Alexis Hanford, Teen Who Battled Flesh-Eating Bacteria, Named Homecoming Princess (VIDEO)

Alexis Hanford may not be able to walk, but that didn't stop her from dancing the night away at homecoming. The Bethesda, Maryland teen became wheelchair-bound two months ago while battling a rare flesh-eating bacteria, and now, she's on the road to recovery and refusing to let the infection keep her from having fun. She was even named her school's homecoming princess, the Washington Post reports.

Over the summer, the Walt Whitman High School student was vacationing near Ukiah, California when she cut her leg on a tree and fell off of a rope swing into water, contracting an uncommon strain of flesh-eating bacteria. Hanford underwent 17 surgeries to the wound on her leg and is currently in a wheelchair as she learns to walk again, according to Fox News.

After celebrating her sixteenth birthday in the hospital, the varsity athlete was released in time for last Friday's homecoming rally. There, the student body surprised Hanford by crowning her homecoming princess.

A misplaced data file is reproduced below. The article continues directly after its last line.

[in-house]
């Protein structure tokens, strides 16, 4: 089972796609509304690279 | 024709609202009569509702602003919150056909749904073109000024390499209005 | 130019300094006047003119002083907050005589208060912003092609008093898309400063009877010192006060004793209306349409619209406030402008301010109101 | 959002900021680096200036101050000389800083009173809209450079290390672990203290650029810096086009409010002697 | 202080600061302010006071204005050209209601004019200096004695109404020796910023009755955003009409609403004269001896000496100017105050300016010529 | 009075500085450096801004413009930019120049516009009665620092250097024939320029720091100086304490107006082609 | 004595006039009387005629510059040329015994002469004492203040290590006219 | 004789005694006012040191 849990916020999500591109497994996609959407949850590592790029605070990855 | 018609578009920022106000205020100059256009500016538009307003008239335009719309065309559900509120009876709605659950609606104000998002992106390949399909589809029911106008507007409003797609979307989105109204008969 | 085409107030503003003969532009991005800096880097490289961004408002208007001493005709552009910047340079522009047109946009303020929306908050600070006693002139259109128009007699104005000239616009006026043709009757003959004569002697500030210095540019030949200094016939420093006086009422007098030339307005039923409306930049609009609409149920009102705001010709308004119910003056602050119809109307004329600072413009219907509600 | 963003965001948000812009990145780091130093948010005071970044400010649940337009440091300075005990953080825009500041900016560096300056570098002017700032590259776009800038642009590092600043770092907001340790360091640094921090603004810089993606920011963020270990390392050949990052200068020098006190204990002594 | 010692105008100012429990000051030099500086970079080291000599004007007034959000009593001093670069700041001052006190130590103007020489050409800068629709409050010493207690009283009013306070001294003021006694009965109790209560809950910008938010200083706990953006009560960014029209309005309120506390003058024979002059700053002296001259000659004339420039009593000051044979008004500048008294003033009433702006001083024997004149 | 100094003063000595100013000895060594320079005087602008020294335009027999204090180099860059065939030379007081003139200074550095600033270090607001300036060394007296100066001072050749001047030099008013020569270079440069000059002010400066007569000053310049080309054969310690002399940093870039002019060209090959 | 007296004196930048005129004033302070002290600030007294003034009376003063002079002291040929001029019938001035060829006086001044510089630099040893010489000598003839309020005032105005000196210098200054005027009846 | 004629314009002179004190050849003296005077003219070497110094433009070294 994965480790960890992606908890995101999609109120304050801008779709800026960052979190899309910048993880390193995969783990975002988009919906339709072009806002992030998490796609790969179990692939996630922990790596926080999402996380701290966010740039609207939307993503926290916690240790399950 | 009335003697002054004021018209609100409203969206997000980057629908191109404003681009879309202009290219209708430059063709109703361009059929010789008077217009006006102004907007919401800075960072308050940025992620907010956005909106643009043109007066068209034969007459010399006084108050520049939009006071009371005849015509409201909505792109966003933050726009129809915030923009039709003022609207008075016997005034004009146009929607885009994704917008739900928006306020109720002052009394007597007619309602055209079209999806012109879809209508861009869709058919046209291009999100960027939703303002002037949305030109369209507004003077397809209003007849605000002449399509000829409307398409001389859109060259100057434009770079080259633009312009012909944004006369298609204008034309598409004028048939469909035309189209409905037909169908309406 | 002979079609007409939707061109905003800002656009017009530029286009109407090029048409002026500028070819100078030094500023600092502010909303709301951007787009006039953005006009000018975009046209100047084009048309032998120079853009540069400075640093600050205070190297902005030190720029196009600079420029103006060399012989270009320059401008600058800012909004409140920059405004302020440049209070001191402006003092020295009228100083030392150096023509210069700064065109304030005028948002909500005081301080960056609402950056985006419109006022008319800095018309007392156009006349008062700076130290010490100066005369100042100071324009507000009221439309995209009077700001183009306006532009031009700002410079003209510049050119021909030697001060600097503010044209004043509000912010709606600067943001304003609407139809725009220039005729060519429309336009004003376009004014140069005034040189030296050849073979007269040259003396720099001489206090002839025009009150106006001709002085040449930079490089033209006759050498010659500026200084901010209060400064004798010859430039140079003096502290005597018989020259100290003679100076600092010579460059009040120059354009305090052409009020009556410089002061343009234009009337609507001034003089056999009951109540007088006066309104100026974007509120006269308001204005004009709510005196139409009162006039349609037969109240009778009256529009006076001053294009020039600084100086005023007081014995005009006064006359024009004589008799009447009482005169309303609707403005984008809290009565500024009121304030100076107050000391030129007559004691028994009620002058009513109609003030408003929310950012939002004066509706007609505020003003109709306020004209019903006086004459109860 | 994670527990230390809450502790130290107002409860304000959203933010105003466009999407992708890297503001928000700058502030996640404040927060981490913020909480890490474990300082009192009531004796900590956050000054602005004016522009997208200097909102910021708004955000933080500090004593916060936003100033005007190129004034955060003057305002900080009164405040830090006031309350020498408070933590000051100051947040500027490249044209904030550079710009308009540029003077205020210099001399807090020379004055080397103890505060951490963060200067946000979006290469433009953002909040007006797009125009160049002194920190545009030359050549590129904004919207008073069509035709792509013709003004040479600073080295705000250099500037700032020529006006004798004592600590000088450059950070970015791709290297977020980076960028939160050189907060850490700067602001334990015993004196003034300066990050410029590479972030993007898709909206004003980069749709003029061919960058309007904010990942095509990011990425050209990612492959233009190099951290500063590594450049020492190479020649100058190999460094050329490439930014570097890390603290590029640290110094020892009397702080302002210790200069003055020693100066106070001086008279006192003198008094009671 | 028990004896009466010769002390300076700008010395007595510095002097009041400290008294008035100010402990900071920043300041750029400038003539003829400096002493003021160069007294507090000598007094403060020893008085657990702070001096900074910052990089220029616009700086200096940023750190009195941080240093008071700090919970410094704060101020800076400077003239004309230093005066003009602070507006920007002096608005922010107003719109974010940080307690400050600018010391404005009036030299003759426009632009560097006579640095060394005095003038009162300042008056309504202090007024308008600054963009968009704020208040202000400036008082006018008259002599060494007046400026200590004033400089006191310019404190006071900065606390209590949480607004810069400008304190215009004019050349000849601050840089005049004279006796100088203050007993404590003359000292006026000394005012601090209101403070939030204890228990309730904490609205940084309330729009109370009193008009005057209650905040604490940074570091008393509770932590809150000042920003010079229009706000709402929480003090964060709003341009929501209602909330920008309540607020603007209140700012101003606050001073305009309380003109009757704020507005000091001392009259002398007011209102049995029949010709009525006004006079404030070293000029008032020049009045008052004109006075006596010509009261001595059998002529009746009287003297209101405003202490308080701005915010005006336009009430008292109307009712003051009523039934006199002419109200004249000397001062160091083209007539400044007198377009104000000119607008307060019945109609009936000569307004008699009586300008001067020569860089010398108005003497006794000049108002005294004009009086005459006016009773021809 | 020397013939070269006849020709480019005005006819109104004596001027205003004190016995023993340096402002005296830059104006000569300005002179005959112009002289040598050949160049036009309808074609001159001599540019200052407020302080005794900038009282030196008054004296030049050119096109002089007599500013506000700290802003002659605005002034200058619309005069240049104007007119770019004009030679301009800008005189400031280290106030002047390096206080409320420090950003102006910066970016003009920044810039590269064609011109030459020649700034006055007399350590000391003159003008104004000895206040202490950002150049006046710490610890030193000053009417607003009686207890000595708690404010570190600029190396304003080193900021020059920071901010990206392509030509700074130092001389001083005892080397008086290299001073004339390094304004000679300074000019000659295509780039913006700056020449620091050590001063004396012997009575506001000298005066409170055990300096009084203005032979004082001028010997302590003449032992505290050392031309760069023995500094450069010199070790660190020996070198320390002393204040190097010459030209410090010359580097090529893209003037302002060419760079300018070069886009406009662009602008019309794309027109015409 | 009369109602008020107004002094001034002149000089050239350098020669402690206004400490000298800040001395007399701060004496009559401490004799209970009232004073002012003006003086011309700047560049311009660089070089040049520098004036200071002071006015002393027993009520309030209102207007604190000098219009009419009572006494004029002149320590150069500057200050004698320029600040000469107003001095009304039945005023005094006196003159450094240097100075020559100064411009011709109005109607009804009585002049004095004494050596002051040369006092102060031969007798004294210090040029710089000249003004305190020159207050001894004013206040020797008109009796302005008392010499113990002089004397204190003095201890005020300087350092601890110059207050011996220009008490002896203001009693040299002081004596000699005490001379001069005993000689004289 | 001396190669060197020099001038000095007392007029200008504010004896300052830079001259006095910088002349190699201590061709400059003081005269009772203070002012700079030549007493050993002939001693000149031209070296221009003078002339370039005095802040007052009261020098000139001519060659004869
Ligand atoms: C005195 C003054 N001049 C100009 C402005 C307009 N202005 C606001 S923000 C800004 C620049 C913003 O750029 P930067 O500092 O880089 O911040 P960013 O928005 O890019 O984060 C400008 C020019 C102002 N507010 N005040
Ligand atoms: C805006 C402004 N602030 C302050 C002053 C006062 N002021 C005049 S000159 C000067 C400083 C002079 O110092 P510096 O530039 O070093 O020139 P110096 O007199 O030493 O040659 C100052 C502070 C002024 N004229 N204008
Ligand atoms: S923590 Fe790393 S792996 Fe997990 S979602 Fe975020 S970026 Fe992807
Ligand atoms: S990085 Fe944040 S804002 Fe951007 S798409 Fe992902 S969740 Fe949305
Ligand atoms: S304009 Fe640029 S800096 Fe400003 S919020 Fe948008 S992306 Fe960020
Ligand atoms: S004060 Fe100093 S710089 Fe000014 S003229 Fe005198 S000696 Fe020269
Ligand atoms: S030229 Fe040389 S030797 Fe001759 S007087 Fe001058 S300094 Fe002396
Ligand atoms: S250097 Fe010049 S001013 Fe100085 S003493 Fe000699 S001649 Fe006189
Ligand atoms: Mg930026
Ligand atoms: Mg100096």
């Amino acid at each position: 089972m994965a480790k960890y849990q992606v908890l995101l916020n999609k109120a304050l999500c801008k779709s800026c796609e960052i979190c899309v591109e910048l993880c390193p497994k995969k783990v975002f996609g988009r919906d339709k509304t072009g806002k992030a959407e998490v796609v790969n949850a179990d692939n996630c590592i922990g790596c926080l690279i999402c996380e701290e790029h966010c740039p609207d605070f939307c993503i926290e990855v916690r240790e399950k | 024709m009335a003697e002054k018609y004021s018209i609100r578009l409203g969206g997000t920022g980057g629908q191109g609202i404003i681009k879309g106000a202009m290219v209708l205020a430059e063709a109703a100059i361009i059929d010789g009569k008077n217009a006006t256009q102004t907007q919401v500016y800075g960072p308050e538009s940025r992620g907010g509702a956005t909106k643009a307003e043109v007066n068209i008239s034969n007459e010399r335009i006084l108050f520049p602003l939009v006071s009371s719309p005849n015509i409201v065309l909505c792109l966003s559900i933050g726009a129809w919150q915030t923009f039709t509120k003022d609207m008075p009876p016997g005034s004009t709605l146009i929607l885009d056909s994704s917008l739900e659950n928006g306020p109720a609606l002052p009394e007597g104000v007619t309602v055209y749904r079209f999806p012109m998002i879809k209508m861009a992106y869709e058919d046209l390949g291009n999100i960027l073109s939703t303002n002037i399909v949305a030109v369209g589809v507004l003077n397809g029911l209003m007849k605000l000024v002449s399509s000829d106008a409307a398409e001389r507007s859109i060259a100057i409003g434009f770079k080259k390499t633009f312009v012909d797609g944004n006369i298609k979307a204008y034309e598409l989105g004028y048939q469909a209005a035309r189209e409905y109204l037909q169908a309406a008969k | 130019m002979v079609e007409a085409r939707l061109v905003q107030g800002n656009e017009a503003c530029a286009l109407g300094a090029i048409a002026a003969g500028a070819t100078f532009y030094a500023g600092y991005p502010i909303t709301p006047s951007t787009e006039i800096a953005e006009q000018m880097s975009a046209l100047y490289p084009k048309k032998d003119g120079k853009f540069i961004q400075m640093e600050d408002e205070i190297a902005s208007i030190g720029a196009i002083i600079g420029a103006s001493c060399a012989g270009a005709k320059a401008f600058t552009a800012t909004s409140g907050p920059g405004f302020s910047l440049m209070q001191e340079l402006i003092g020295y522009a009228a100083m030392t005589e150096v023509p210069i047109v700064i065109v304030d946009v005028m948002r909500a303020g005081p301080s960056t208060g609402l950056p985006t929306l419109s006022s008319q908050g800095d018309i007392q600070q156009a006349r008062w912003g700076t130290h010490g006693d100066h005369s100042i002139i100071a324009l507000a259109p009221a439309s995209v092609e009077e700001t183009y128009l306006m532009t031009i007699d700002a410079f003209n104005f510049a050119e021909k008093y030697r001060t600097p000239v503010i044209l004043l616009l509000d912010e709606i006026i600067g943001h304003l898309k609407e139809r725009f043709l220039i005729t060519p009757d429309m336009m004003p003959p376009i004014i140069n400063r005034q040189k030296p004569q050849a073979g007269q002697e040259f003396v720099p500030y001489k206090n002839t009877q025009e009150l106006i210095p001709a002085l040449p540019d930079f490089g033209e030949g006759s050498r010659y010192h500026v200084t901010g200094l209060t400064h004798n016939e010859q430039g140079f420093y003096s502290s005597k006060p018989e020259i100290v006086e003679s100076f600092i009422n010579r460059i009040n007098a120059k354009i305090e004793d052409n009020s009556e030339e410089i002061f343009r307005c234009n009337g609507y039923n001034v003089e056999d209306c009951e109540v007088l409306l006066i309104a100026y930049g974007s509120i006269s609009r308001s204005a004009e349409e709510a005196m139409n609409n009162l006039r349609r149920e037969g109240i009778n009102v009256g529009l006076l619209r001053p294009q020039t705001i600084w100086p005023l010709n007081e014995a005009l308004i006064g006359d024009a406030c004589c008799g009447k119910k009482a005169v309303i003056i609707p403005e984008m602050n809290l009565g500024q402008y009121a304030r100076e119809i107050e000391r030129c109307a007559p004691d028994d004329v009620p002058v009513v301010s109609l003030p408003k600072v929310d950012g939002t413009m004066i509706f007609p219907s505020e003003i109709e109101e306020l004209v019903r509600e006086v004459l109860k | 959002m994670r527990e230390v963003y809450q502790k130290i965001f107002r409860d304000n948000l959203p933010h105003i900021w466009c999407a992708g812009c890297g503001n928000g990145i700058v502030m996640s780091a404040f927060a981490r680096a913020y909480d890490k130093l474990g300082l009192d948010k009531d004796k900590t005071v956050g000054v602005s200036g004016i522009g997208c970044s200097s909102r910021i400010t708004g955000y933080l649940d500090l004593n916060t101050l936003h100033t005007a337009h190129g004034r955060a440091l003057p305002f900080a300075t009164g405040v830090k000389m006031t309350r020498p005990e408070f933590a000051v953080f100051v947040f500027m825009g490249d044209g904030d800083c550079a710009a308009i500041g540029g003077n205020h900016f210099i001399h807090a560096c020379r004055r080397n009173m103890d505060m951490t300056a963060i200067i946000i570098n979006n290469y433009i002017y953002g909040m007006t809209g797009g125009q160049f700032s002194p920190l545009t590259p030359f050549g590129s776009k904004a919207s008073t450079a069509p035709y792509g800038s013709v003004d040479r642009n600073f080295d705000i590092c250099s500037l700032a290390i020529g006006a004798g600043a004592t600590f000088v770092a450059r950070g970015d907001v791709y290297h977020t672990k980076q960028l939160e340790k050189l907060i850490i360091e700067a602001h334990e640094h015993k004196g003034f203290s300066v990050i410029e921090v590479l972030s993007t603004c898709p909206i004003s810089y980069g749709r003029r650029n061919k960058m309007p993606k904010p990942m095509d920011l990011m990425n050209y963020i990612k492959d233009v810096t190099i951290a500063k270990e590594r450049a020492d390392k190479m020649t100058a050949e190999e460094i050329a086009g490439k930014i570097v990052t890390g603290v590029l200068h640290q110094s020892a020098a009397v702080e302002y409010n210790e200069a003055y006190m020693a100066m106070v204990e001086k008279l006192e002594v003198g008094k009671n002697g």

"It was amazing to be crowned and I'm guessing probably since I've been away for so long they wanted me to know that I'm still included in the school, " Hanford told ABC News. "I can't even explain how much that means to me."

Hanford isn't the only young women to make headlines over the summer for surviving an encounter with a rare type of flesh-eating bacteria. University of West Georgia graduate student Aimee Copeland, 24, contracted an infection that consumed parts of both of her legs and arms after she fell from a zip line. Aimee survived and recently appeared on Katie Couric's talk show, "Katie," to discuss her unbelievable recovery.

Both young women inspired others with their ability to remain optimistic in the face of overwhelming challenges. For Hanford, the experience changed her outlook on life and helped her learn to be grateful.

“Even though it can be frustrating to have to deal with this, there are always people who are worse off. I saw them in the hospital and in rehab," she told the Washington Post. "What we consider normal -- going to college, getting a job, getting married -- isn’t going to happen for those people. . . . It just makes you look at life differently.”

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